Thank You For Your Kindness, Week Four in the The New Abnormal
Small kindnesses have huge impacts. This week I hadn’t felt well, and the comments, texts, calls, messages, and extra care have been particularly meaningful. Larry, my husband, asked me if he could help take care of me, if I would let him. The truth is I usually don’t let him help me. I can be stubbornly independent, even at my own expense. So, I “let” him. Every query to see if there was anything he could do was welcomed. He made trips to the pharmacy to find the right over-the-counter remedies. He cooked or ordered dinner. We chatted casually. Something we don’t often have a chance to do.
Thwarted Plans, Week Two In The New Abnormal
I keep deluding myself into thinking I know the best formula for getting through these difficult times. I meditate twice daily. I make sure I don’t make plans more than once a week, except in special circumstances. I go for daily walks. I work. I try to make dinner a few times a week. I like doing all these things. While I’m doing teach of them, I feel perfectly fine. But in other moments I am short-tempered. I am impatient. I long for more support.
Generosity of Spirit, Week 34 in the Time of Transition
I always thought I was a generous person. Then I got married and I came to realize that I was only generous in certain circumstances. If something was my idea, great, I was happy to offer services, a gift, or lend an ear. However, if asked, I found I could be withholding. Somehow I felt being asked for something implied I was stingy. And I was. Sometimes I still am. Apparently a generous heart is not a one way endeavor.
We Are Not Okay, Week 33 in the Time of Transition
I’m finding this holiday season to be quite odd. On the one hand, many of us are able to travel, visit with friends and family, and celebrate the holidays in person rather than on Zoom. On the other hand, our nervous systems have been taxed beyond what we thought possible as we forge ahead.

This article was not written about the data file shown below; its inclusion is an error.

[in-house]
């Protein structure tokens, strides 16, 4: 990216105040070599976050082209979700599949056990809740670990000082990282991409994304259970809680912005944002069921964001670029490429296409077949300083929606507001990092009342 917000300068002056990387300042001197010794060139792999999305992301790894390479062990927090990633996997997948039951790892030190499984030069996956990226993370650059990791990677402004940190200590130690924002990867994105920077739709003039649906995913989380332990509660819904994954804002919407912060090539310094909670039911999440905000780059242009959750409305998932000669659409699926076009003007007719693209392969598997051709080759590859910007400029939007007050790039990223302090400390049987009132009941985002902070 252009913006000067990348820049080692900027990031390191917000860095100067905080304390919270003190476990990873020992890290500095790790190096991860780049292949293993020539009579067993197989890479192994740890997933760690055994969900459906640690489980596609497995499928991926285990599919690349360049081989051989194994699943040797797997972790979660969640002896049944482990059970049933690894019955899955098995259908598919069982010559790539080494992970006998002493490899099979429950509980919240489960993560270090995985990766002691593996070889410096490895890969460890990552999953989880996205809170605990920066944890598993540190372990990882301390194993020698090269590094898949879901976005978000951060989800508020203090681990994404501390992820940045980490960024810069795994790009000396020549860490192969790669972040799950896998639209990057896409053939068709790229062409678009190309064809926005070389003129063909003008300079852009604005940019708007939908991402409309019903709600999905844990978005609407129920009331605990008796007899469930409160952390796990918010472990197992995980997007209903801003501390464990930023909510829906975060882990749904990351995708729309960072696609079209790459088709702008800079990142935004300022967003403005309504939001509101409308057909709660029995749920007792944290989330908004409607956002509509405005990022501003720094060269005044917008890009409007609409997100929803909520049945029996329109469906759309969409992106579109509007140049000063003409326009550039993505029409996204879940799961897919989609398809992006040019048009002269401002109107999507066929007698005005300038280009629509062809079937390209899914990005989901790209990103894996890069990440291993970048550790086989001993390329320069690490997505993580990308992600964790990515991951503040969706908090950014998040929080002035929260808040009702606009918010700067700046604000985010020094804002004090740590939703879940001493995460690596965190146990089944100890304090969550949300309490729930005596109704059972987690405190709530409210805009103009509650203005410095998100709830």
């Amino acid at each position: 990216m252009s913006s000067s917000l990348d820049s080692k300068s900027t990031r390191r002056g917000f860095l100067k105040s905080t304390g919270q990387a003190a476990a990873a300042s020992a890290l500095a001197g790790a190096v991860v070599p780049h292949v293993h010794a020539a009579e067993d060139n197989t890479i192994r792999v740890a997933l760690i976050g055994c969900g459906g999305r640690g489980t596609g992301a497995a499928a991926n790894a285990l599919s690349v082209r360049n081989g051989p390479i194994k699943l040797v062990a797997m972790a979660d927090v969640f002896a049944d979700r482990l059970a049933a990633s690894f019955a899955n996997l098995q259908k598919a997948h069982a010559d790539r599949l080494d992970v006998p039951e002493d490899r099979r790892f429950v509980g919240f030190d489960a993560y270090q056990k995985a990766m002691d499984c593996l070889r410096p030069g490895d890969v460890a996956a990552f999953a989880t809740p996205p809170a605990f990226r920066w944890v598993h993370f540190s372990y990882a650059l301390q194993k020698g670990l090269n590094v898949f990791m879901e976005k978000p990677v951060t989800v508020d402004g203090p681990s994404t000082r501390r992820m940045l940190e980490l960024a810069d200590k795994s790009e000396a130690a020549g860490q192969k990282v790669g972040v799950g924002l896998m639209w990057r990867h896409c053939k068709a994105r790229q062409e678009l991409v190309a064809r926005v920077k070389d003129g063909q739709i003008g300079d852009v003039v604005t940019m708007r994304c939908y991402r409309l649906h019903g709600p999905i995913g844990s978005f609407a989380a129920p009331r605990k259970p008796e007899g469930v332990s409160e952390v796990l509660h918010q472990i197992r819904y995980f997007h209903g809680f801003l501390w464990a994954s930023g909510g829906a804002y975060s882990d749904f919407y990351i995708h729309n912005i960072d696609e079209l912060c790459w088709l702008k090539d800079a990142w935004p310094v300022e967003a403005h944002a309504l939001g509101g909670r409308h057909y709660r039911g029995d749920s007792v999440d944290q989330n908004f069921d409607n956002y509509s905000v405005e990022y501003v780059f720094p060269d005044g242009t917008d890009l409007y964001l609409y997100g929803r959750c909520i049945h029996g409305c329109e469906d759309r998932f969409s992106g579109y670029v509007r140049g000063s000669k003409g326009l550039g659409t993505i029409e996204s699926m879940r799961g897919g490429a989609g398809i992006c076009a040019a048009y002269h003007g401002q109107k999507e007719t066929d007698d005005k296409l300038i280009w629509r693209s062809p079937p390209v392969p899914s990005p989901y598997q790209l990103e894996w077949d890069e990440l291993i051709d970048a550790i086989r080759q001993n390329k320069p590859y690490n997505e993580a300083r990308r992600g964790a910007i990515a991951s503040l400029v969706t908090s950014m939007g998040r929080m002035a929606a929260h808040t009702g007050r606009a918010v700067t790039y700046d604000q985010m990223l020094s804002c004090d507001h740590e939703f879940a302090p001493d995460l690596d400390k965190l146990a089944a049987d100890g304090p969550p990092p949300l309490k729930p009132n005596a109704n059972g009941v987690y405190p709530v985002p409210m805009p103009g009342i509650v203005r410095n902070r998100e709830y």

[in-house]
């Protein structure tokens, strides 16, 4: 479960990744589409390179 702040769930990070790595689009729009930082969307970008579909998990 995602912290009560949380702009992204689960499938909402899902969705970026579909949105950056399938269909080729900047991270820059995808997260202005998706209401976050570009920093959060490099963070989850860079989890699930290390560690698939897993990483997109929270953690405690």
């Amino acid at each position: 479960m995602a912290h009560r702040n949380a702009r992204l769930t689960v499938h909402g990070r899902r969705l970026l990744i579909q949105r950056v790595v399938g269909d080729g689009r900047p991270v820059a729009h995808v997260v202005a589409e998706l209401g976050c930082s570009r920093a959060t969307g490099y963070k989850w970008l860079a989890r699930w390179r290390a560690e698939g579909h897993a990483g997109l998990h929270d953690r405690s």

Thanks Giving & Thanks Getting, Week 30 in the Time of Transition
We’re about to ascend upon Thanksgiving and the winter holidays. I’m grateful for a quiet dinner with Larry and a restful weekend. I’ve been looking forward to this coming weekend since rest is usually ad hoc, and I am often trying to locate windows of opportunity to relax.
Don't Get Caught with Tattered Underwear, Week 29 in the Time of Transition
20th Anniversary, Week 20 in the Time of Transition
I’m teary this weekend. It’s hard to watch the news because my mind pivots to the many clients who spoke of their losses the days, months, and years post-9/11. As we commemorate the 20th anniversary of the terrorist attacks of September 11th, 2001, those of us who remember can clearly recall the exact circumstances when we witnessed or heard of the attacks. I am one of the fortunate who worked downtown, but I had taken the day off to attend a seminar. I never worked in the World Trade Center, but our social service center had a direct view. There were so many other stories like that of those who for unforetold circumstances were not in the towers when they fell.